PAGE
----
Al Sharpton does get one thing right in this discussion with Ed Schultz on MSNBC: the First Amendment doesn’t give Rush Limbaugh the right to have his show broadcast on the public airwaves.  And he gets another point correct in noting that the FCC issues broadcast licenses to radio stations, in part based on public service, in a process that essentially rations a government-rationed commodity, commercial broadcast frequencies in local markets.  Apart from those two points, however, Sharpton manages to get just about everything else wrong in demanding that the FCC exercise censorship through prior restraint to take Limbaugh off the air, via Greg Hengler (The Right Scoop has more):

It’s amusing, in a bitterly ironic way, to see people who make their living off of the space created by the First Amendment demand government intervene to stop speech.  It’s even more ironic considering that Al Sharpton paid no price at all for his part in the Tawana Brawley hoax, in which Sharpton falsely accused an assistant district attorney of being one of the supposed rapists in a series of allegations found utterly false by a grand jury.  Steve Pagones won a $65,000 judgment against Sharpton for false and defamatory statements, which Sharpton’s supporters paid instead.  If anyone has grounds to be censored for utterly irresponsible and false speech, it would be Sharpton, not Limbaugh — and yet Sharpton has his own radio show and regularly appears on MSNBC.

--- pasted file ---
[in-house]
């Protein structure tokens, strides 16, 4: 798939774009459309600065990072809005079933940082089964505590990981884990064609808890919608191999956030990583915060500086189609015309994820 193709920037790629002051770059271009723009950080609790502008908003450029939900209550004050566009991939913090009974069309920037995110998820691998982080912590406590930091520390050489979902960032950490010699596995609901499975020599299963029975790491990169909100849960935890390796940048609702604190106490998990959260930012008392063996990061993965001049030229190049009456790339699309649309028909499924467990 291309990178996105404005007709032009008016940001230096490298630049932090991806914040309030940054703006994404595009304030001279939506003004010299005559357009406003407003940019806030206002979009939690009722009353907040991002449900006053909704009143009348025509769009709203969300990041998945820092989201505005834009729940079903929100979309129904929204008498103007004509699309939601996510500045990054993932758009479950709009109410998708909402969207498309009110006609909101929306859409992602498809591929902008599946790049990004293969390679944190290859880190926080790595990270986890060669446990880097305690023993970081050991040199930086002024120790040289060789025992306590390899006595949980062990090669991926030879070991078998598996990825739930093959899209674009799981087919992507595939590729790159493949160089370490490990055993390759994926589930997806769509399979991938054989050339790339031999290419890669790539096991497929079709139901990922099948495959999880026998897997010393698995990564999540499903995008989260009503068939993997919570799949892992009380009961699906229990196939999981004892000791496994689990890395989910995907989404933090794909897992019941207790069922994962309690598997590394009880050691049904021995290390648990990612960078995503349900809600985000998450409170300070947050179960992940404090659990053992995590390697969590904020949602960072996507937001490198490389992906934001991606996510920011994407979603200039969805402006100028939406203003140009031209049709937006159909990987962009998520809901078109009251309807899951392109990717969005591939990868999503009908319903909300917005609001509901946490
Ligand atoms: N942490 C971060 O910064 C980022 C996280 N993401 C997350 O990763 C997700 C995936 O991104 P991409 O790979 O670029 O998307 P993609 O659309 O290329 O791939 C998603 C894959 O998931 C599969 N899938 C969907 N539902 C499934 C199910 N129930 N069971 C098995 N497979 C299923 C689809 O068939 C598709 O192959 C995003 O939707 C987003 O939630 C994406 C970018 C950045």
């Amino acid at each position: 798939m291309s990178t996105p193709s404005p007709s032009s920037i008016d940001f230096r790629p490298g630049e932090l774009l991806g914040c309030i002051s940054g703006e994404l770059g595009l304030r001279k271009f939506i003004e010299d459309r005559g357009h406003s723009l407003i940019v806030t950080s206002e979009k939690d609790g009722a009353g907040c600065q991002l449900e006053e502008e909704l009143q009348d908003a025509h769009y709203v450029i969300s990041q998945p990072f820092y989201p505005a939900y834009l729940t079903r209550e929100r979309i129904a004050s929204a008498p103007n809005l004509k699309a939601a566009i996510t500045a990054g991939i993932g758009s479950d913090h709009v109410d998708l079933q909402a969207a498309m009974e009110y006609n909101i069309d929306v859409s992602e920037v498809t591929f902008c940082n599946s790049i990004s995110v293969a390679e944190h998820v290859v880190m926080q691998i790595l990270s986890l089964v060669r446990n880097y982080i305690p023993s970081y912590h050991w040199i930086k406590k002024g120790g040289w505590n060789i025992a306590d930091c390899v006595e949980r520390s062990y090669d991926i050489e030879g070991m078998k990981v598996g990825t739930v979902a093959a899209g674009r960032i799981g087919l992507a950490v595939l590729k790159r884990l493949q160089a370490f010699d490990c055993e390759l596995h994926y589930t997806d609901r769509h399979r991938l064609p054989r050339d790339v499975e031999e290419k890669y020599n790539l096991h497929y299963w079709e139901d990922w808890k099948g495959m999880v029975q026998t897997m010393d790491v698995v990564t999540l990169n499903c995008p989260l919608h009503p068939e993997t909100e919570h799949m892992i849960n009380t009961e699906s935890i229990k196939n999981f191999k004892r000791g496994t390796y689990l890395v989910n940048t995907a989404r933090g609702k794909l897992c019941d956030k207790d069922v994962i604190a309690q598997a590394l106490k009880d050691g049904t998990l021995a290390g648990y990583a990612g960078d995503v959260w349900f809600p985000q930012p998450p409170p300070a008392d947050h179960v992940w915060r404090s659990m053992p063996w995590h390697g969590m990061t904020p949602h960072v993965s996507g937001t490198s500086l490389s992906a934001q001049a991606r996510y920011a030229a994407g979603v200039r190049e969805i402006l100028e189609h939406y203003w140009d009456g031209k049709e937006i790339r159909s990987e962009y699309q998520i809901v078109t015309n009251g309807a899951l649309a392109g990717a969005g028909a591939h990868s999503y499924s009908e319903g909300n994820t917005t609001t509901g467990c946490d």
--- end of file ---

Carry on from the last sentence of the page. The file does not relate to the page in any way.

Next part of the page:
So forgive me if I don’t take Sharpton too seriously on the topic of acceptable discourse, but the argument is asinine in any case.  While it’s true that the FCC controls licensing, it doesn’t control content in a prior-approval manner, nor should it.  Demanding a system where the government requires preapproval for political speech is a recipe for tyranny and is the antithesis of the intent of the First Amendment.  Nor is there an overriding right to be free from offense, whatever Sharpton might think; freedom of speech involves tolerating ideas that people dislike as its definition.

The proper remedy for bad speech is more speech.  Those who can’t compete want government to fight their battles instead, and it’s clear that Sharpton knows he’s losing.